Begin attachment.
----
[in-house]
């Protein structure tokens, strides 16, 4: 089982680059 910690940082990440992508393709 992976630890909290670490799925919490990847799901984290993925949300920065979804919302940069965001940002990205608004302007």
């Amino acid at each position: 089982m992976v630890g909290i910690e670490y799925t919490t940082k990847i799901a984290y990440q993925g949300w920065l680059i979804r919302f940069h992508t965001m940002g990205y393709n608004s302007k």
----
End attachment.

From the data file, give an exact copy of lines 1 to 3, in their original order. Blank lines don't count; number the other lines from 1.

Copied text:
[in-house]
């Protein structure tokens, strides 16, 4: 089982680059 910690940082990440992508393709 992976630890909290670490799925919490990847799901984290993925949300920065979804919302940069965001940002990205608004302007």
């Amino acid at each position: 089982m992976v630890g909290i910690e670490y799925t919490t940082k990847i799901a984290y990440q993925g949300w920065l680059i979804r919302f940069h992508t965001m940002g990205y393709n608004s302007k």